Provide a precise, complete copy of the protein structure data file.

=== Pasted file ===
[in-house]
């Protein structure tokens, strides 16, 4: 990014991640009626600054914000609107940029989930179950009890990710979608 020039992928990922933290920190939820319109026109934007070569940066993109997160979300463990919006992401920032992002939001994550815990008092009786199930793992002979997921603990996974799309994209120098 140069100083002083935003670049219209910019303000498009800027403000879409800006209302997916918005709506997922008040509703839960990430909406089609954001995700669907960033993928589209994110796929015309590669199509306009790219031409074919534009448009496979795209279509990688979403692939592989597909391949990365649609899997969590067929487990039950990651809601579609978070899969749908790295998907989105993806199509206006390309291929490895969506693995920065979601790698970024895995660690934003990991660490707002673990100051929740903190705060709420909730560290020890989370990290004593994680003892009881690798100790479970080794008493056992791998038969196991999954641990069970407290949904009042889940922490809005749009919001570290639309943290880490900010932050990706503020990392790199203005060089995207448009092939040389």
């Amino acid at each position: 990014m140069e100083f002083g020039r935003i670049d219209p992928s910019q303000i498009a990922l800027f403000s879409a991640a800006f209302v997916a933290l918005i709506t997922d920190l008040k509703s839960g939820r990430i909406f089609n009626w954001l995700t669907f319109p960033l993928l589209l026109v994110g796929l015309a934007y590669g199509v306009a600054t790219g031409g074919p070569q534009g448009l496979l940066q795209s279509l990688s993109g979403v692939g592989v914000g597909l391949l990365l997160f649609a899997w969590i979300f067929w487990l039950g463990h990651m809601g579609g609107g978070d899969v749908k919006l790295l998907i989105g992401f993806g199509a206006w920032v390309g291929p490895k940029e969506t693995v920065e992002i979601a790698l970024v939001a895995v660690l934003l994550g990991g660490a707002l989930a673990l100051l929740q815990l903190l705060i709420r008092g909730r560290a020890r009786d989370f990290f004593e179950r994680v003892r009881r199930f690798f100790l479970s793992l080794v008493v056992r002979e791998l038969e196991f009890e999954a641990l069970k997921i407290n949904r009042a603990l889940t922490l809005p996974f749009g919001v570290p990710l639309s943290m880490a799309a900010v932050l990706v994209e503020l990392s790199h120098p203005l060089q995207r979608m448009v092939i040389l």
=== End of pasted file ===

[in-house]
């Protein structure tokens, strides 16, 4: 990014991640009626600054914000609107940029989930179950009890990710979608 020039992928990922933290920190939820319109026109934007070569940066993109997160979300463990919006992401920032992002939001994550815990008092009786199930793992002979997921603990996974799309994209120098 140069100083002083935003670049219209910019303000498009800027403000879409800006209302997916918005709506997922008040509703839960990430909406089609954001995700669907960033993928589209994110796929015309590669199509306009790219031409074919534009448009496979795209279509990688979403692939592989597909391949990365649609899997969590067929487990039950990651809601579609978070899969749908790295998907989105993806199509206006390309291929490895969506693995920065979601790698970024895995660690934003990991660490707002673990100051929740903190705060709420909730560290020890989370990290004593994680003892009881690798100790479970080794008493056992791998038969196991999954641990069970407290949904009042889940922490809005749009919001570290639309943290880490900010932050990706503020990392790199203005060089995207448009092939040389």
């Amino acid at each position: 990014m140069e100083f002083g020039r935003i670049d219209p992928s910019q303000i498009a990922l800027f403000s879409a991640a800006f209302v997916a933290l918005i709506t997922d920190l008040k509703s839960g939820r990430i909406f089609n009626w954001l995700t669907f319109p960033l993928l589209l026109v994110g796929l015309a934007y590669g199509v306009a600054t790219g031409g074919p070569q534009g448009l496979l940066q795209s279509l990688s993109g979403v692939g592989v914000g597909l391949l990365l997160f649609a899997w969590i979300f067929w487990l039950g463990h990651m809601g579609g609107g978070d899969v749908k919006l790295l998907i989105g992401f993806g199509a206006w920032v390309g291929p490895k940029e969506t693995v920065e992002i979601a790698l970024v939001a895995v660690l934003l994550g990991g660490a707002l989930a673990l100051l929740q815990l903190l705060i709420r008092g909730r560290a020890r009786d989370f990290f004593e179950r994680v003892r009881r199930f690798f100790l479970s793992l080794v008493v056992r002979e791998l038969e196991f009890e999954a641990l069970k997921i407290n949904r009042a603990l889940t922490l809005p996974f749009g919001v570290p990710l639309s943290m880490a799309a900010v932050l990706v994209e503020l990392s790199h120098p203005l060089q995207r979608m448009v092939i040389l």